Title of Presentation

Equity Lessons From Alternative Education

Type of Submission

Synchronous Research Talk

Research Field

Educational Studies

Zoom Meeting

https://us02web.zoom.us/j/85138860792?pwd=VVFMcEJuenBhcUt2K1QvSVhBZmU1UT09

Faculty Advisor

Leah Nillas

Graduation Year

2021

Start Date

10-4-2021 10:15 AM

End Date

10-4-2021 10:30 AM

Abstract

The field of education is marked by a need for constant reform; as society changes, so must learning environments. However, research has shown that traditional schools in the United States have not changed significantly since the Industrial Age, retaining practices that are harmful to specific groups of students (Aslan, Reigeluth, & Thomas, 2014; Deshler, 1978; Scott, 2017). This research synthesis examines the common practices in traditional education that are detrimental to marginalized students and how the best practices of alternative education can remedy those effects. For the purposes of this study, “marginalized” refers to BIPOC (Black, Indigenous, and people of color) students as well as students with learning disabilities. “Alternative education” refers to the type of education that employs a constructivist and humanistic approach which creates a more equitable environment for all students (Kraftl, 2014). To examine the research question, the three major areas explored were a) the specific downfalls of traditional education, b) the benefits alternative education can provide to marginalized students, and c) the specific practices from alternative education that can be implemented in all schools. Evidence shows that the traditional school system can be harmful due to its outdated, racist, and ableist origins, and that alternative practices are more focused on students’ well-being (De La Ossa, 2005; Afacan, Justin, Lequia, Perzigian, & Wilkerson, 2016)). This research synthesis aims to educate and mobilize teachers, parents, and students alike to create real, long-lasting change in the educational system in order to make it a more equitable environment.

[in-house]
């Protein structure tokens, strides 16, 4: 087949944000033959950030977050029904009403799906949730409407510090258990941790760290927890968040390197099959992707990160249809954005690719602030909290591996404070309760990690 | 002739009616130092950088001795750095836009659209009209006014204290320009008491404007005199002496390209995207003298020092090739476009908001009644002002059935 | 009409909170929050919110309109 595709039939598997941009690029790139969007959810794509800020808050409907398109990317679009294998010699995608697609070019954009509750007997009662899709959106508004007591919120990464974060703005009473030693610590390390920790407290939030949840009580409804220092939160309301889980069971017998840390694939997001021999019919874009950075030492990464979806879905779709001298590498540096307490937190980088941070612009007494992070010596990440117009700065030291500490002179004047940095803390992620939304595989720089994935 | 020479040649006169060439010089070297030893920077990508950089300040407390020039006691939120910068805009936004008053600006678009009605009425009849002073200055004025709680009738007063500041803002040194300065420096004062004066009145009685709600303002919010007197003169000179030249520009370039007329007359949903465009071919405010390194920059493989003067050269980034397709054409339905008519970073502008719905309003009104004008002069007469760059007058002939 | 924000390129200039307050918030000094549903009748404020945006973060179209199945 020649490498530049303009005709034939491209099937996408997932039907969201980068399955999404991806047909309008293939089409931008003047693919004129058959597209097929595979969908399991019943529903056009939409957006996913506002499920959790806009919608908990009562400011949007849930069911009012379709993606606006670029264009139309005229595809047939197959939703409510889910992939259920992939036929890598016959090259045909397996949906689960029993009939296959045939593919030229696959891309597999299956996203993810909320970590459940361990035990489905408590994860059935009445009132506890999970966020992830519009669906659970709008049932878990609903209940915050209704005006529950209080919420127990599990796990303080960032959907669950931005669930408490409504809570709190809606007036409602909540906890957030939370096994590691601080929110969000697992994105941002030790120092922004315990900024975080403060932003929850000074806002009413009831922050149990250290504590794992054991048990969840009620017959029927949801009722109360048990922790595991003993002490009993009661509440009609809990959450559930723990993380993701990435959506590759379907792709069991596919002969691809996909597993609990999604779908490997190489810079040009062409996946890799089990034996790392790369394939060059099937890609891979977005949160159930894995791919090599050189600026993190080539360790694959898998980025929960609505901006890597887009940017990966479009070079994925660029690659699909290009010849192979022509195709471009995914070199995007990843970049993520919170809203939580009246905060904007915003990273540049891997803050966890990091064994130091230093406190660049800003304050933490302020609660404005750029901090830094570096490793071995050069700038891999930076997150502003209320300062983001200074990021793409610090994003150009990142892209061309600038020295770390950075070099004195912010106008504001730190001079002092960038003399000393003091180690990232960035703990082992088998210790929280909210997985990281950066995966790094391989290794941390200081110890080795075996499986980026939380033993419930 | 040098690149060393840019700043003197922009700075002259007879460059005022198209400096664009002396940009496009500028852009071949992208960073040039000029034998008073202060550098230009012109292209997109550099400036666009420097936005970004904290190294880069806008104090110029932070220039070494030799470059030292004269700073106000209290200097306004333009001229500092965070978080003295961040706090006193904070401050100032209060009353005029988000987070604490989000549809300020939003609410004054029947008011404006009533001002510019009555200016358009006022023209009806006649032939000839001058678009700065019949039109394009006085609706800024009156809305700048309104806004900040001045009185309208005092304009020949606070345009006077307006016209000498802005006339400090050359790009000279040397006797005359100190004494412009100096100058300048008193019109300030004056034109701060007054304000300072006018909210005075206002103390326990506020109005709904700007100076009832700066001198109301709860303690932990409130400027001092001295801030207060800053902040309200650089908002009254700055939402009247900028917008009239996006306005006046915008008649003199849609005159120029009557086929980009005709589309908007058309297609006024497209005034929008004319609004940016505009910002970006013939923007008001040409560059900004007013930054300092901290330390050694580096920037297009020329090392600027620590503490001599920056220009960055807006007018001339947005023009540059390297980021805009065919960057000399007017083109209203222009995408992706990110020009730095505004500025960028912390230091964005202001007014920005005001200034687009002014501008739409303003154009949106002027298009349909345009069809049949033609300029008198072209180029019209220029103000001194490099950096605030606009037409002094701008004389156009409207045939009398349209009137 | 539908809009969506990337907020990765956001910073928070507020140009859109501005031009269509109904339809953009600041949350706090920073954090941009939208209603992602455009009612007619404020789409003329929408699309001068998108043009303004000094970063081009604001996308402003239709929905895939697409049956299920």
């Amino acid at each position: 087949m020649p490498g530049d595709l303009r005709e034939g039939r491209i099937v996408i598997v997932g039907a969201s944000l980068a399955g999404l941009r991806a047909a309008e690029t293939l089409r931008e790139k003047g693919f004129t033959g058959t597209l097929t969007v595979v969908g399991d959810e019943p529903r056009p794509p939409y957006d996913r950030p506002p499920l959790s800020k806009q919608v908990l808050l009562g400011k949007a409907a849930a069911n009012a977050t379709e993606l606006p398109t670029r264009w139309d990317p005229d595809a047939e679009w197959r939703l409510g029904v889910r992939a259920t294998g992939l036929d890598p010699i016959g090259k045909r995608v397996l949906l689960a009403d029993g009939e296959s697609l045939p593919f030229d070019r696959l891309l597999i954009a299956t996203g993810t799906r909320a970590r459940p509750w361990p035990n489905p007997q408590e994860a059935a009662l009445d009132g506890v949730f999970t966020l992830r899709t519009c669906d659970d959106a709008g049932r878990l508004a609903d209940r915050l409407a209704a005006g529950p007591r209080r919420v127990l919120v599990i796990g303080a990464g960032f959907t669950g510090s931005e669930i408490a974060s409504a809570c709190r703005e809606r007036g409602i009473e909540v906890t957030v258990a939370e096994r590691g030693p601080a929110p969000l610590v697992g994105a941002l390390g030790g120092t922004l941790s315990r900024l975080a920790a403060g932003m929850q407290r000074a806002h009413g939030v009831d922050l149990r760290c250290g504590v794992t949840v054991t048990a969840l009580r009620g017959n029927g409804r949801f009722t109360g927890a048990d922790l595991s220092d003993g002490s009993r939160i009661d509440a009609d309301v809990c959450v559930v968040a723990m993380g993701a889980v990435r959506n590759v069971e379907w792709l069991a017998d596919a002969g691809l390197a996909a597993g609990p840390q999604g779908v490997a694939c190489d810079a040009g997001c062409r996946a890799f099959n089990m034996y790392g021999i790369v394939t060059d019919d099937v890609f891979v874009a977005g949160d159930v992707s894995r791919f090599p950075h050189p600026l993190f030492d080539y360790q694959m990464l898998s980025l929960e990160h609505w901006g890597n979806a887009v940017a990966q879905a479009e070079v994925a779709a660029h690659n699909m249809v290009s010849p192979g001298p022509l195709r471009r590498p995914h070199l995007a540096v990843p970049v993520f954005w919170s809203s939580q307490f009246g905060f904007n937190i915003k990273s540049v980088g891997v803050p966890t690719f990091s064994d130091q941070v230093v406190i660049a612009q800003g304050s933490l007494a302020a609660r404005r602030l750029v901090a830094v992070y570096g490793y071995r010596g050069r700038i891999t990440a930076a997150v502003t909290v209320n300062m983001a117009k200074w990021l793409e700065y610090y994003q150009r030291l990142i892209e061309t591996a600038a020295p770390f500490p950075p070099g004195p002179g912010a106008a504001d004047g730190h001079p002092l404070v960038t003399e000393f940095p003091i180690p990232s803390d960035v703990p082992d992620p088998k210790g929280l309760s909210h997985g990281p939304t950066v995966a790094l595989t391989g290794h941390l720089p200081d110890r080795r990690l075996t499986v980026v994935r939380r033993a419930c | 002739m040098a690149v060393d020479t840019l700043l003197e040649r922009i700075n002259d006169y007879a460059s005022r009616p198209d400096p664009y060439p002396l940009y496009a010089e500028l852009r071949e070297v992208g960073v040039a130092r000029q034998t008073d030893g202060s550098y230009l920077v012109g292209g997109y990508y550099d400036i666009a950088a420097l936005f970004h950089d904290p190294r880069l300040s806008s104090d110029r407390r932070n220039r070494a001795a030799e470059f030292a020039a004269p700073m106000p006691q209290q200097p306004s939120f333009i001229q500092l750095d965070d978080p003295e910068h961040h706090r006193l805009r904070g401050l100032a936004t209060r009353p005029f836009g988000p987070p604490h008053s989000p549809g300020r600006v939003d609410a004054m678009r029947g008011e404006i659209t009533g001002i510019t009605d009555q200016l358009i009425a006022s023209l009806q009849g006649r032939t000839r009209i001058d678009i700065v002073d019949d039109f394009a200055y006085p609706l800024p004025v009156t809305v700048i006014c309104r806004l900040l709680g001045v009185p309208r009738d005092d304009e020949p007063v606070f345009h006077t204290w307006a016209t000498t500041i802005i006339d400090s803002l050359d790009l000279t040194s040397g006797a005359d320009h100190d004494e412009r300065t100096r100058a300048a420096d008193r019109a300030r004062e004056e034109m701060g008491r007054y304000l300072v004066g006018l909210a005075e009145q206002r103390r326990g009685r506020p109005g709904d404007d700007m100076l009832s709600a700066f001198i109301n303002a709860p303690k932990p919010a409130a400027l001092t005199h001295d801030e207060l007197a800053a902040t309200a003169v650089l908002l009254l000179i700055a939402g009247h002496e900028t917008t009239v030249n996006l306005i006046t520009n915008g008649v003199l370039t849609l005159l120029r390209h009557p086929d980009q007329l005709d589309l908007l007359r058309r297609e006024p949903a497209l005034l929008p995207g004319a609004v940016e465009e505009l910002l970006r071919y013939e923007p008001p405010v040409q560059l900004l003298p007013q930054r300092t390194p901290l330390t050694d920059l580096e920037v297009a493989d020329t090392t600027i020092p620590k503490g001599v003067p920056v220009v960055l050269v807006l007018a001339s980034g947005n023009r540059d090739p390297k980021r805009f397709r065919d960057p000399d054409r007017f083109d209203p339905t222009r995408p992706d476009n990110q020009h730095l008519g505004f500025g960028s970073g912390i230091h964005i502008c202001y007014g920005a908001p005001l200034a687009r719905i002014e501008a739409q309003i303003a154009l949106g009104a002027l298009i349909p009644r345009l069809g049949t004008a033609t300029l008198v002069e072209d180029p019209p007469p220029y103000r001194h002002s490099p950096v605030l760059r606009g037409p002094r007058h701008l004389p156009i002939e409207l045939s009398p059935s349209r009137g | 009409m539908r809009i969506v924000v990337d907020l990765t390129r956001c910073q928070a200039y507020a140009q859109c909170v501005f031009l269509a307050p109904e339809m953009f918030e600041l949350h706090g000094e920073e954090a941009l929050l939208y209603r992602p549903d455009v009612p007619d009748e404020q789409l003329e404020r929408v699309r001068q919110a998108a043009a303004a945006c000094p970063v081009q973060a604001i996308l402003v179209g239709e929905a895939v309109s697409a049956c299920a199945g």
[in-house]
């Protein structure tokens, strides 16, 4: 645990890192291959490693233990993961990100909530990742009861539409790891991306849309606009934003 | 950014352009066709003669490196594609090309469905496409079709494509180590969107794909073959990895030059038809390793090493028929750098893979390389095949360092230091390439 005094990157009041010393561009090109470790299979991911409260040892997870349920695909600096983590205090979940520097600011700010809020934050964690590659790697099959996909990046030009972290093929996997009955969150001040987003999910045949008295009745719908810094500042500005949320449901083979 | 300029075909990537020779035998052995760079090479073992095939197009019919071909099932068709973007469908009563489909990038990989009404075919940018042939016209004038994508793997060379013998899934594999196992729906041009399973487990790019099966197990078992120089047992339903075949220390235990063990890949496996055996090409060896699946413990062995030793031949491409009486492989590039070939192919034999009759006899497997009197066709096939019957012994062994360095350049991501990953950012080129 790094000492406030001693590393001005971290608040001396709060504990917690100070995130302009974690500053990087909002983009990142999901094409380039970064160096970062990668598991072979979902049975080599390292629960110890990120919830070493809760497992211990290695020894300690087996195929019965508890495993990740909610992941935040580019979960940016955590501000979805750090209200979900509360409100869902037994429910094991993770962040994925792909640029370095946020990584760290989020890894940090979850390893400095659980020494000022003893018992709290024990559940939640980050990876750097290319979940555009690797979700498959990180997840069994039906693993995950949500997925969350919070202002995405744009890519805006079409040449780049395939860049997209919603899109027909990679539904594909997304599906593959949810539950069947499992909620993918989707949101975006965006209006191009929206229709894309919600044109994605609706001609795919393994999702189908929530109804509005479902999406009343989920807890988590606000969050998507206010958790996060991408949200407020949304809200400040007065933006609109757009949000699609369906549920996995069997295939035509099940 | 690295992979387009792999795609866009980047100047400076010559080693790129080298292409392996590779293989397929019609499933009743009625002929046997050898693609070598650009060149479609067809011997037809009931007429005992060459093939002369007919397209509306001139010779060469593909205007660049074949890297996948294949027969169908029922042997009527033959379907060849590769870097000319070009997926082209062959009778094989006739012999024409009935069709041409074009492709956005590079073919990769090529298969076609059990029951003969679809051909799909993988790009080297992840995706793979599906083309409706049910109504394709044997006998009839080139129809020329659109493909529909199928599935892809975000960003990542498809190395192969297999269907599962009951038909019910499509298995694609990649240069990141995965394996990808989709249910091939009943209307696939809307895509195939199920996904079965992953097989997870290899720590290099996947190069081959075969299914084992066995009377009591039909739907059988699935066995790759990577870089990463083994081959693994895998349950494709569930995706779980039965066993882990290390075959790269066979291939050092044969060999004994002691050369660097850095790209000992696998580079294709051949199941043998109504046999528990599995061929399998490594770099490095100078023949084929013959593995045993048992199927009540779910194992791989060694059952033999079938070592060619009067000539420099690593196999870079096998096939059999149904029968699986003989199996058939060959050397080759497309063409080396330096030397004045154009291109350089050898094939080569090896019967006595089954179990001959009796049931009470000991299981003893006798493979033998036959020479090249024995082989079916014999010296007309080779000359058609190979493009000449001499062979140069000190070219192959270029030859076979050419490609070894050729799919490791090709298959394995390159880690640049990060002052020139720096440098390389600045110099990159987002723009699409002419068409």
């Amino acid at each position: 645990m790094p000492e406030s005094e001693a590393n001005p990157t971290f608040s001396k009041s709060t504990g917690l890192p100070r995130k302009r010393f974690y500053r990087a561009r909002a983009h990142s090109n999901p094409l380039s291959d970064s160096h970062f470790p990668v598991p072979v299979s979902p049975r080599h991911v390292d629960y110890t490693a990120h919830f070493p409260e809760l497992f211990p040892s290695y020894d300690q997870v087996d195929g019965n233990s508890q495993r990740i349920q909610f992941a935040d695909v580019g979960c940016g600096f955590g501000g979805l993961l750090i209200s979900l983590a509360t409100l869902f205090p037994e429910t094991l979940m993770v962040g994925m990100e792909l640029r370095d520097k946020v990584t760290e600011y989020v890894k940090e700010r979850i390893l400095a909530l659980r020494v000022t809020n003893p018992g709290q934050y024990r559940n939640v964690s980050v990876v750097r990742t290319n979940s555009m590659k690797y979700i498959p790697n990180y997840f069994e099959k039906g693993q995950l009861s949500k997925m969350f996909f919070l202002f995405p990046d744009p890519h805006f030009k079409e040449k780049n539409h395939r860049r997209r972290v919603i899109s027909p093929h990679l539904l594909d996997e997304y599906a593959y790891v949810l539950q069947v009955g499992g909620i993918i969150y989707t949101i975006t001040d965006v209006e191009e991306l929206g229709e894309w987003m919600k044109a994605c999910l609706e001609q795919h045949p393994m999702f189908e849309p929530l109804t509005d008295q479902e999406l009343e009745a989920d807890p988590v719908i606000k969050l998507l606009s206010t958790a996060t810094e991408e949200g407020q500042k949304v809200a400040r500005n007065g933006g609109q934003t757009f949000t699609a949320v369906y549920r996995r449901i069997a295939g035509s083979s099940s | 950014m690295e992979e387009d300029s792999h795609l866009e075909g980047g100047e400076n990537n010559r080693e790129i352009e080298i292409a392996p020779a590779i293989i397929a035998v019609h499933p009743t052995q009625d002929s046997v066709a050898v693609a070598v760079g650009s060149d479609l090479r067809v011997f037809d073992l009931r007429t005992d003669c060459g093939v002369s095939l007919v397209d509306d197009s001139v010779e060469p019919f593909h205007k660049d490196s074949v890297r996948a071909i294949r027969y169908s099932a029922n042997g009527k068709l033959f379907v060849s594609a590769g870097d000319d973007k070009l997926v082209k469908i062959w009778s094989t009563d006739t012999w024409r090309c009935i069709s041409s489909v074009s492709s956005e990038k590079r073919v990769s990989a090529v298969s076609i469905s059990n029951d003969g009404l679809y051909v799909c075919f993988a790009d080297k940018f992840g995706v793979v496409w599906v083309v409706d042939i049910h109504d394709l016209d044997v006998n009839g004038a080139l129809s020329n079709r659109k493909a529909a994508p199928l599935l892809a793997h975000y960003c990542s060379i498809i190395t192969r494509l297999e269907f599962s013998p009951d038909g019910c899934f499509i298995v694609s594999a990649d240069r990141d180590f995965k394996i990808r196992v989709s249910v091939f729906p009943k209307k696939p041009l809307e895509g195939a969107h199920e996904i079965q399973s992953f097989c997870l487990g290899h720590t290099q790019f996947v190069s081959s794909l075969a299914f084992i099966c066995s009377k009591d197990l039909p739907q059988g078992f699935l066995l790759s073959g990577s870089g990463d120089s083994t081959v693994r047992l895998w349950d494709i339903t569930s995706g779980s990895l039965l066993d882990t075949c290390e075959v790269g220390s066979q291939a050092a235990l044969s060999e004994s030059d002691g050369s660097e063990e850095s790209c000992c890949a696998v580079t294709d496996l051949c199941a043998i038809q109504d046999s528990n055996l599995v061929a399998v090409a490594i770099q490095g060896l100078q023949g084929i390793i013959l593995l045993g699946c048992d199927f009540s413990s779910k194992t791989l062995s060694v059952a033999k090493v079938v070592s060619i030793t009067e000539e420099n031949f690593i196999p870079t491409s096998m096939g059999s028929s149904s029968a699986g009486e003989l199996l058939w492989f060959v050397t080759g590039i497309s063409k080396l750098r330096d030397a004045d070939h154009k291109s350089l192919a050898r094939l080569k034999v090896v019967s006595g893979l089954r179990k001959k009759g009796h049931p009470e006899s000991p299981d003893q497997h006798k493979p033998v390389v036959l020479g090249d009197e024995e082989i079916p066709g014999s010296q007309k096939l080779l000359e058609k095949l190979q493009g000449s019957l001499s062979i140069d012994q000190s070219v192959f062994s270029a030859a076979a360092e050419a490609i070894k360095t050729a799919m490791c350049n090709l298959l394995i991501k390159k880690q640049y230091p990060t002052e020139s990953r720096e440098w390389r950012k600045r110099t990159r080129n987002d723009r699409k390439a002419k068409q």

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Apr 10th, 10:15 AM Apr 10th, 10:30 AM

Equity Lessons From Alternative Education

The field of education is marked by a need for constant reform; as society changes, so must learning environments. However, research has shown that traditional schools in the United States have not changed significantly since the Industrial Age, retaining practices that are harmful to specific groups of students (Aslan, Reigeluth, & Thomas, 2014; Deshler, 1978; Scott, 2017). This research synthesis examines the common practices in traditional education that are detrimental to marginalized students and how the best practices of alternative education can remedy those effects. For the purposes of this study, “marginalized” refers to BIPOC (Black, Indigenous, and people of color) students as well as students with learning disabilities. “Alternative education” refers to the type of education that employs a constructivist and humanistic approach which creates a more equitable environment for all students (Kraftl, 2014). To examine the research question, the three major areas explored were a) the specific downfalls of traditional education, b) the benefits alternative education can provide to marginalized students, and c) the specific practices from alternative education that can be implemented in all schools. Evidence shows that the traditional school system can be harmful due to its outdated, racist, and ableist origins, and that alternative practices are more focused on students’ well-being (De La Ossa, 2005; Afacan, Justin, Lequia, Perzigian, & Wilkerson, 2016)). This research synthesis aims to educate and mobilize teachers, parents, and students alike to create real, long-lasting change in the educational system in order to make it a more equitable environment.